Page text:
A wooden countertop is a cost-effective solution for a kitchen work surface. Solid wood countertops give a warm and personalized touch to the kitchen. Since a kitchen countertop is used for rough work, it is important that you choose a tough and durable wood. According to the Guide 4 Home website, the best wood types for countertops are red oak, hard maple and ash.
According to the Guide 4 Home website, there are three types of wood countertops, oiled wood planks, lacquered wood and butcher block. Oiled wood planks are created by gluing several planks together to create a striped surface. These countertops are oiled and shiny. Lacquered wood surfaces are not durable and prone to knife cuts and damage caused by heat and pressure. Butcher block countertops, on the other hand, are an excellent choice, especially if you use the countertop for cutting.
Butcher block top is not made of one wooden block. It is created by a series of end-grain wood segments that are glued together. According to the Bob Vila website, hard maple and red oak are known for their rich tight-grained surfaces and are good choices for DIY countertops. They are easily available unlike exotic woods used by countertop manufacturers.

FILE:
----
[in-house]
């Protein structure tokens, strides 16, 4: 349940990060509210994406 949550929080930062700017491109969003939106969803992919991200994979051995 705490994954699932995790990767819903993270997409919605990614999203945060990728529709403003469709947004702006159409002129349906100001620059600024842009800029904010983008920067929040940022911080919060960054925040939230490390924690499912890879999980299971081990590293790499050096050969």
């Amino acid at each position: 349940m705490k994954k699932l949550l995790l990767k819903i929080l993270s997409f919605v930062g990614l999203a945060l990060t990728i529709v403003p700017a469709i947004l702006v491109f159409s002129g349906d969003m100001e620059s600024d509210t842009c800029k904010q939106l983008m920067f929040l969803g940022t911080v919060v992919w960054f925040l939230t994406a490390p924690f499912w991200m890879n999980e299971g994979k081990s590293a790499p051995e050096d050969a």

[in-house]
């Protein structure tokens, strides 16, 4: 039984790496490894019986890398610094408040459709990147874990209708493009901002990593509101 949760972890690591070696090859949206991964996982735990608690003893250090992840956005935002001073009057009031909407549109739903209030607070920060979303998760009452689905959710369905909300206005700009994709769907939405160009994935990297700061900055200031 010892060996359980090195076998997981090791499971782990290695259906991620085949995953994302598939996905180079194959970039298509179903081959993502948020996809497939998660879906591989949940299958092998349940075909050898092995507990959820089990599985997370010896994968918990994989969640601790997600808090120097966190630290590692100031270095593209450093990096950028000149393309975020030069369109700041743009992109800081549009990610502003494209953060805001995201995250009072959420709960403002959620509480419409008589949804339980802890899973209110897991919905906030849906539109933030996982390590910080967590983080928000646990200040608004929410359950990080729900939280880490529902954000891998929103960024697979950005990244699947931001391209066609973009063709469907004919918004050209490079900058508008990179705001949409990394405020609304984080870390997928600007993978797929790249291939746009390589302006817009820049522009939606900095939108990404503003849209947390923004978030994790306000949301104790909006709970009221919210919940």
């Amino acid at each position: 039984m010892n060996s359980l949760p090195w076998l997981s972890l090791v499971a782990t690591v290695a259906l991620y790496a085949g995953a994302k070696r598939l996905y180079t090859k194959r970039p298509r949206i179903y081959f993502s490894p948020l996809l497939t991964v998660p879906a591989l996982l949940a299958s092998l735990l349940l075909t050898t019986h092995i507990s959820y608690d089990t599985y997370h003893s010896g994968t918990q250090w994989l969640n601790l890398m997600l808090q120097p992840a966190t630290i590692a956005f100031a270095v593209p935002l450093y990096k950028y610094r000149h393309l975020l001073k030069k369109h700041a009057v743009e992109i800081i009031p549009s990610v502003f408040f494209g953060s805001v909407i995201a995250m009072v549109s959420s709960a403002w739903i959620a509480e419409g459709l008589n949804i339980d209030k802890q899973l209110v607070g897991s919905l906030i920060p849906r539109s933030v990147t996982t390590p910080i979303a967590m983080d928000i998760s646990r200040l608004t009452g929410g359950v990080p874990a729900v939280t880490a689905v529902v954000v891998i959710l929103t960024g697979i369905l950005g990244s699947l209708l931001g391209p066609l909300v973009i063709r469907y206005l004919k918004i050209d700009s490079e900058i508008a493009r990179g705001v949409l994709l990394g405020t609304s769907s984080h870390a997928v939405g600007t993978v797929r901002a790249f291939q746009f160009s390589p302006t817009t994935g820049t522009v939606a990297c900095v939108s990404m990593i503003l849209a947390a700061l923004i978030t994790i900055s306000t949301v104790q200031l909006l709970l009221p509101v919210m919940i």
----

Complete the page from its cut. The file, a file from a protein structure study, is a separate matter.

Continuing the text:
While you are installing a kitchen countertop, it is essential to follow the installation instructions carefully; otherwise, you could end up damaging the top and losing the warranty. One important factor to remember is that wood is affected by temperature variation; therefore, place it in a humid-free area with an approximately 50 percent humidity level. While installing, put the top in the place and prevent movement by applying a bead of silicon (acid-free) to the upper and lower edges of the top.
Overtime, wood tends to change color and crack due to loss of moisture. For prolonging its life, apply a wood finish. You can use mineral oil for finishing. This not only enhances the aesthetic beauty of the wood, but it also protects the wooden countertop from excess moisture. Apply a thick layer of oil on the countertop monthly.
Wood is extremely sensitive to kitchen appliances that produce heat. If you have to heat-producing appliances, such as dishwasher or built-in oven beneath your wooden countertop, you must place a aluminum foil membrane on the underside of the countertop. Aluminum foil prevents heat and moisture; consequently preventing the wood from cracking. You can glue it to make sure it stays in place.
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